Analysis: Maybe the Problem With Police in Schools Isn’t Just the Police — a State-by-State Breakdown of How Often Schools Call the Cops
- Antonucci: Maybe the problem with police in schools isn't just the police — a state-by-state breakdown of how often schools call the cops @UnionReport74
- Antonucci: It’s not always easy to identify whether a situation is juvenile acting-out or an actual danger to other students and staff. But calling in the cops should always be a last resort @UnionReport74
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The Center for Public Integrity has produced a lot of work about the issue of police in schools. This latest effort adds a new perspective. While focused on the misdeeds of cops in classroom settings, it also shines a light on those schools, districts and states that call in the police a disproportionate number of times.
This chart shows state rankings by the number of times students were referred to law enforcement. Nationally, the average is 4.5 students for every 1,000. But some states go way beyond that, and political leanings do not seem to be a factor.
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School officials in Virginia, Pennsylvania, New Hampshire and Wisconsin all called the cops on students at a rate at least double the national average. At the other end of the scale, some states with very large school districts, such as Massachusetts; Washington, D.C.; New York; and Ohio, called the police far less often.
In virtually every state, Black students and those with disabilities were referred to law enforcement at rates higher than those for all students.
While incidents of police violence and improper arrests of students made headlines, districts were also making questionable decisions in funding school police. The American Civil Liberties Union got involved in Vermont when it discovered that at least two school systems were using Medicaid reimbursement funds to pay for school cops. The money is supposed to be used to “facilitate early identification of and intervention with children with disabilities.”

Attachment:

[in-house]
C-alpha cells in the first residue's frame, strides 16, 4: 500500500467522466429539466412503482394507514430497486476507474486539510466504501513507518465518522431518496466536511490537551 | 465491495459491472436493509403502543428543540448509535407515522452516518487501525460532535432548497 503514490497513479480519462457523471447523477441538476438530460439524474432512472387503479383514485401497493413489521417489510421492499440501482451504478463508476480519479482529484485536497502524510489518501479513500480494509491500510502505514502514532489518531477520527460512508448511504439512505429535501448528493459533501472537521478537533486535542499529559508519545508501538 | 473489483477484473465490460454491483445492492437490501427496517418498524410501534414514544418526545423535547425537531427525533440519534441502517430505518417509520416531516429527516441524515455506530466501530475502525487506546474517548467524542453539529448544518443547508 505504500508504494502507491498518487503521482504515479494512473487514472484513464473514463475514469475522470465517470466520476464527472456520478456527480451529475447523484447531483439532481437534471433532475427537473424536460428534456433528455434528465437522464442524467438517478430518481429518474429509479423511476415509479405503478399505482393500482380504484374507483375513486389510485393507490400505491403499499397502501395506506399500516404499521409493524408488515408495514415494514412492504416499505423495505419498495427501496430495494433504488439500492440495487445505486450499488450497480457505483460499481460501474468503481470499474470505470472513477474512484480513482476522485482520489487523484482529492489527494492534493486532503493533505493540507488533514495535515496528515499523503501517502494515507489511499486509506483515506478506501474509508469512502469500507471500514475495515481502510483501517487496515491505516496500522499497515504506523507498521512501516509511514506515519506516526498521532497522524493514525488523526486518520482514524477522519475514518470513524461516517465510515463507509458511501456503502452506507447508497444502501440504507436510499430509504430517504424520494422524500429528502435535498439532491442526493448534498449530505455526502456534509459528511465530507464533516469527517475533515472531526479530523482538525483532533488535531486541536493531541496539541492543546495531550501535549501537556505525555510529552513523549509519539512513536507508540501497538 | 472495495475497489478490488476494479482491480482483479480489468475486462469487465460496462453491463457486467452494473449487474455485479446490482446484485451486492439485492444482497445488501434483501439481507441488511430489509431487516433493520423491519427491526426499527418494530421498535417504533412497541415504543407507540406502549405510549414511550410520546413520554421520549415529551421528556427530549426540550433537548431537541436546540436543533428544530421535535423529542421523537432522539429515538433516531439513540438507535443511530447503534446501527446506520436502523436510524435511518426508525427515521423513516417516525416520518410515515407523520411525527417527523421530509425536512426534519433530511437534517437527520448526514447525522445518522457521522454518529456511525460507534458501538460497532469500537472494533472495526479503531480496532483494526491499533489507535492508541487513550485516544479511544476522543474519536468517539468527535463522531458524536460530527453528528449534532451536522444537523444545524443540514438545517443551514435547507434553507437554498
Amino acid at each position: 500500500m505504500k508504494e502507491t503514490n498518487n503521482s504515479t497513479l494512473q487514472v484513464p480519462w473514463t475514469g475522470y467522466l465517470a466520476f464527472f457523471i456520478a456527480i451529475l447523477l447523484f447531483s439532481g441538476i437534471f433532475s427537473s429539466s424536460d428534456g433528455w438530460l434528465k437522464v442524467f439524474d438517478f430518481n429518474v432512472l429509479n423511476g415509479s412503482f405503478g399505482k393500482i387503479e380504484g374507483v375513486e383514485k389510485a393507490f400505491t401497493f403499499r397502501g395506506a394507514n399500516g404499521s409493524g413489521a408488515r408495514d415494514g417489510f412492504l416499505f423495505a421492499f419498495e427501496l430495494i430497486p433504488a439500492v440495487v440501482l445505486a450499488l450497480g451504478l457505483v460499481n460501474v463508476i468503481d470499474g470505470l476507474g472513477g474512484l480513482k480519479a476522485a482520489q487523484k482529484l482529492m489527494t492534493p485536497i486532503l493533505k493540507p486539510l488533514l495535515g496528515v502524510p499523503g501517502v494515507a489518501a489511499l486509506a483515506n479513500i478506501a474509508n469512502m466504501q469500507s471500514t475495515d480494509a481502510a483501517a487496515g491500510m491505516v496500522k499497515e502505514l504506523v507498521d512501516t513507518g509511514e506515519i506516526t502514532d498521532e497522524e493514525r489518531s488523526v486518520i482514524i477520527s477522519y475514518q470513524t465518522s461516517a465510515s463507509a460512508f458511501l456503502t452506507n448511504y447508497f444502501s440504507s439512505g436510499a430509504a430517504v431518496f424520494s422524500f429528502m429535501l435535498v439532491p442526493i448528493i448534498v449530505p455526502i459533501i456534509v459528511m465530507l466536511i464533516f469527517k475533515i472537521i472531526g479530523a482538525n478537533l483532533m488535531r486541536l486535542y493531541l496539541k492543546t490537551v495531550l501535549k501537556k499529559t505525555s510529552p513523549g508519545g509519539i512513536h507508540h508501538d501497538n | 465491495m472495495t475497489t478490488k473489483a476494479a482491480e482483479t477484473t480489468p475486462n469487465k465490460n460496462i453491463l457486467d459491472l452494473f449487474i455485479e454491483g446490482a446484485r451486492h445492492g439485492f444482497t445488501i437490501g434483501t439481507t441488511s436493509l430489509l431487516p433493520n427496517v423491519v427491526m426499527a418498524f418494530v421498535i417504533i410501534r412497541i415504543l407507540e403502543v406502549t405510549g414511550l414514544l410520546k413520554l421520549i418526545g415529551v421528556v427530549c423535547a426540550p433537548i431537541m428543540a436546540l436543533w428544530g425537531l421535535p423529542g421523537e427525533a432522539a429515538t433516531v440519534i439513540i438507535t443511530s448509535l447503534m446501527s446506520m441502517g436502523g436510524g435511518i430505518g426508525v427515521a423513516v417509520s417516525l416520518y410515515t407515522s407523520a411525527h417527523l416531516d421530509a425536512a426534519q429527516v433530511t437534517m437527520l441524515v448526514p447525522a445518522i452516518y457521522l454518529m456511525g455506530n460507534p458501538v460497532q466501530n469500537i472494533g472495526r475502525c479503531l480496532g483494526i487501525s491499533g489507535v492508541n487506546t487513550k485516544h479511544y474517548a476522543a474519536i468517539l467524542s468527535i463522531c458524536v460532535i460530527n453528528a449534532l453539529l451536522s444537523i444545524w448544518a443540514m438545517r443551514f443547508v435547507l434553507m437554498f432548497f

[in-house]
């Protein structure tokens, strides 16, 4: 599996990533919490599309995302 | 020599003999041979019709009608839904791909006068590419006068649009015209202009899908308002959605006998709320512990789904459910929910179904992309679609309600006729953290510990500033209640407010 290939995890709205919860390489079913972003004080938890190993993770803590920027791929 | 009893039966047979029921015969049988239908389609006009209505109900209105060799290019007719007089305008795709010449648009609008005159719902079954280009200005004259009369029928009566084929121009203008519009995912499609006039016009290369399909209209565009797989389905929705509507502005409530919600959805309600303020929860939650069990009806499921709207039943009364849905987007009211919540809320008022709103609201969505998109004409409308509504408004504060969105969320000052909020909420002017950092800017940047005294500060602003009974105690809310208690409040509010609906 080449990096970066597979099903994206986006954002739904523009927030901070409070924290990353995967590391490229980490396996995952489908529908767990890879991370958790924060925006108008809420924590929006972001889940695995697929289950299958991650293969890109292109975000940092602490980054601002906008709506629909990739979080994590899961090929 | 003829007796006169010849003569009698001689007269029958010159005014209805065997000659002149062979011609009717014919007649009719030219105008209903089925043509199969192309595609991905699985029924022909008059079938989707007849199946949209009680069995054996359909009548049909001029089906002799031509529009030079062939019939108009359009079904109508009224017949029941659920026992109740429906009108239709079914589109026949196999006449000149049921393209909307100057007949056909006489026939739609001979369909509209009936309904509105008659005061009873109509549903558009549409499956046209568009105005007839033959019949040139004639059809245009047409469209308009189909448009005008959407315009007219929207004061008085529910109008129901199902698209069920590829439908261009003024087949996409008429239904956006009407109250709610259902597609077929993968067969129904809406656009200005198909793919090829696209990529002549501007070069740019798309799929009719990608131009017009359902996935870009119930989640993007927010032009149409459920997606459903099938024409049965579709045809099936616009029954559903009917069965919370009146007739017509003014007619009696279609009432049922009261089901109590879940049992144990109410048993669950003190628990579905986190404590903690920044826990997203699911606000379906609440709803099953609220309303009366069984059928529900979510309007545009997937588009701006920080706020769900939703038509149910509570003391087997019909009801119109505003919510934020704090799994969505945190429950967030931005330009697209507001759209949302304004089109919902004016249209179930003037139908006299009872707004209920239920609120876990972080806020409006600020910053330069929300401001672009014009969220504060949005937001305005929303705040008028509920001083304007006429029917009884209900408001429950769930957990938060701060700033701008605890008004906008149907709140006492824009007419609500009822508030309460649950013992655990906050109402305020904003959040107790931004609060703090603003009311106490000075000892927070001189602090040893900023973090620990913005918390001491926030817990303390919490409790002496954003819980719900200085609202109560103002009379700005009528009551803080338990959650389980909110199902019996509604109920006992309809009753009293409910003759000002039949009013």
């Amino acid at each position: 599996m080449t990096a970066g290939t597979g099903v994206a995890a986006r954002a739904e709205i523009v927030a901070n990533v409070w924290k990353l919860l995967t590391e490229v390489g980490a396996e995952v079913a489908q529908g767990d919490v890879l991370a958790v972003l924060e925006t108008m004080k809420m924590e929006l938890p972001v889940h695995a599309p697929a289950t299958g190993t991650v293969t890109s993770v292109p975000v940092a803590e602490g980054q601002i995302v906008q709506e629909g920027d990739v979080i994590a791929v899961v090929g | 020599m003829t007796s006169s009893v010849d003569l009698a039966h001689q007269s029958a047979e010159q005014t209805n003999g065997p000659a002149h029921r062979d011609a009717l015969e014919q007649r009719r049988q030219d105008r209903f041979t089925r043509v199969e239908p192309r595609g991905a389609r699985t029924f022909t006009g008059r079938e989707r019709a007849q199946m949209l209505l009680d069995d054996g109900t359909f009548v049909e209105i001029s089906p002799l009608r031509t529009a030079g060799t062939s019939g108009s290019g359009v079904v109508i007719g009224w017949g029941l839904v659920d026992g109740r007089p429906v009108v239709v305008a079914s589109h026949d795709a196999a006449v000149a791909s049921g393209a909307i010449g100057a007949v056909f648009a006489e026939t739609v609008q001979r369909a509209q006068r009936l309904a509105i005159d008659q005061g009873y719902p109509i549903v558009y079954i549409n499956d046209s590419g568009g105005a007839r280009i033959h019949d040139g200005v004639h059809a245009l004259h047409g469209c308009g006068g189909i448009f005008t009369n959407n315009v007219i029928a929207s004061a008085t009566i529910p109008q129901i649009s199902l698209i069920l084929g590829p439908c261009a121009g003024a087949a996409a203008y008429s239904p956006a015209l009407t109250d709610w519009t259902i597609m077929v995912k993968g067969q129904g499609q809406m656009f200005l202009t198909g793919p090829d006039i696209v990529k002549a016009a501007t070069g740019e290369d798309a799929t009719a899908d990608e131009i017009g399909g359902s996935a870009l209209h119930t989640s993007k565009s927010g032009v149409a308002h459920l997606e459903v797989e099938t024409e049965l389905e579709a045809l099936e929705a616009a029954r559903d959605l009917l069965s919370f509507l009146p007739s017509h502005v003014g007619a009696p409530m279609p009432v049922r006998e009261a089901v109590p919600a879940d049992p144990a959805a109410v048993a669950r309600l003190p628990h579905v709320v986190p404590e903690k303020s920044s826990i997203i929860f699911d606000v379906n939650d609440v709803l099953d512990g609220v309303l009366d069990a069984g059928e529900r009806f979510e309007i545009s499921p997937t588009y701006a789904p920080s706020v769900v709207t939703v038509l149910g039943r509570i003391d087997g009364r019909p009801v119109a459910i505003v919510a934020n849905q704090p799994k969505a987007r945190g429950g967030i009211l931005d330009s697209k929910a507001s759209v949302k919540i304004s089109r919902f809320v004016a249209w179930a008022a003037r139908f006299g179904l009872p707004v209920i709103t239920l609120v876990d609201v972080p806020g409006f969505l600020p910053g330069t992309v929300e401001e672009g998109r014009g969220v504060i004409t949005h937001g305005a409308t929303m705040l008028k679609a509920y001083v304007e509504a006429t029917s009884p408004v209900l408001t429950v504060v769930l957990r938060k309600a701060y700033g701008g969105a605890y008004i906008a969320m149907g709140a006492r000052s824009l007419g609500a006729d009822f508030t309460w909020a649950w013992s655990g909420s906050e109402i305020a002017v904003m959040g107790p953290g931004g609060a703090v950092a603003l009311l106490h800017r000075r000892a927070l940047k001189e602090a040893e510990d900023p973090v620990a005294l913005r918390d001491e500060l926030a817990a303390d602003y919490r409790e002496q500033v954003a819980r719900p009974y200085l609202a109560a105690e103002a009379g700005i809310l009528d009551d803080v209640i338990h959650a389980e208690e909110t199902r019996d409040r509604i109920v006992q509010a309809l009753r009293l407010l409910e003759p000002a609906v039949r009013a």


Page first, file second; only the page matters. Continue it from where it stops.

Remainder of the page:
The Des Moines, Iowa, school district canceled its contract with the city police but admitted school officials were also responsible for mishandling the use of security personnel.
“In the community, it came off as [the police] are the problem. If it was that easy, we probably would have identified that a long time ago,” said Jake Troja, the district’s director of school climate transformation. “The issue is, systematically, the overuse of law enforcement and underpreparedness of our school system to respond to safety violations and violations of law in an equitable manner.”
Police assigned to schools and called to school incidents need to be held to account for their actions. But that addresses only half the problem. School systems wanted them there in the first place and have been calling the cops for classroom disruptions that don’t involve criminal behavior.
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It’s important to have the right personnel for the right situation. “Cops are trained to be cops,” said Marilyn Mahusky, a staff attorney for the Disability Law Project at Vermont Legal Aid. “Consistent with their training, they demand that the behavior stop, and if it doesn’t, you’re charged, you’re arrested.”
Teachers and other school employees might have to make some tough calls when a student outburst appears to be getting out of hand. It’s not always easy to identify whether a situation is juvenile acting-out or an actual danger to other students and staff. A physical and authoritarian response is sometimes the only remedy. But it is a good general rule to try to defuse potentially aggressive behavior at the lowest possible level of outside intervention. Calling in the cops should always be a last resort.Submit a Letter to the Editor